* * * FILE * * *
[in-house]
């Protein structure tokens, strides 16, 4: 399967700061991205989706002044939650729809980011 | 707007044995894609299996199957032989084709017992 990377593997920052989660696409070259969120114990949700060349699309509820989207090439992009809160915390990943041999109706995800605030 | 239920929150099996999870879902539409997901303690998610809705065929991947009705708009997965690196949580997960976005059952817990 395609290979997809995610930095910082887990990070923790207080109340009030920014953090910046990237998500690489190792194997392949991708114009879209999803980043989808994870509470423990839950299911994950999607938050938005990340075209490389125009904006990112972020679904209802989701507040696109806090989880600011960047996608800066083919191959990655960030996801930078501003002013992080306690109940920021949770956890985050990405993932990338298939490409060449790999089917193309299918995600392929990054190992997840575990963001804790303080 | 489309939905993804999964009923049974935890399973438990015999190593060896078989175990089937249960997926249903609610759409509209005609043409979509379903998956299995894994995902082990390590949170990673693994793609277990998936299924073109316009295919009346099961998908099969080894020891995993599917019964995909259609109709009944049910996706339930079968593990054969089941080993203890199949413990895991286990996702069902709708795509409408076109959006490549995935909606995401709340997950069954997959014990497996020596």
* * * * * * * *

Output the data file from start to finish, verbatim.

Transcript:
[in-house]
């Protein structure tokens, strides 16, 4: 399967700061991205989706002044939650729809980011 | 707007044995894609299996199957032989084709017992 990377593997920052989660696409070259969120114990949700060349699309509820989207090439992009809160915390990943041999109706995800605030 | 239920929150099996999870879902539409997901303690998610809705065929991947009705708009997965690196949580997960976005059952817990 395609290979997809995610930095910082887990990070923790207080109340009030920014953090910046990237998500690489190792194997392949991708114009879209999803980043989808994870509470423990839950299911994950999607938050938005990340075209490389125009904006990112972020679904209802989701507040696109806090989880600011960047996608800066083919191959990655960030996801930078501003002013992080306690109940920021949770956890985050990405993932990338298939490409060449790999089917193309299918995600392929990054190992997840575990963001804790303080 | 489309939905993804999964009923049974935890399973438990015999190593060896078989175990089937249960997926249903609610759409509209005609043409979509379903998956299995894994995902082990390590949170990673693994793609277990998936299924073109316009295919009346099961998908099969080894020891995993599917019964995909259609109709009944049910996706339930079968593990054969089941080993203890199949413990895991286990996702069902709708795509409408076109959006490549995935909606995401709340997950069954997959014990497996020596």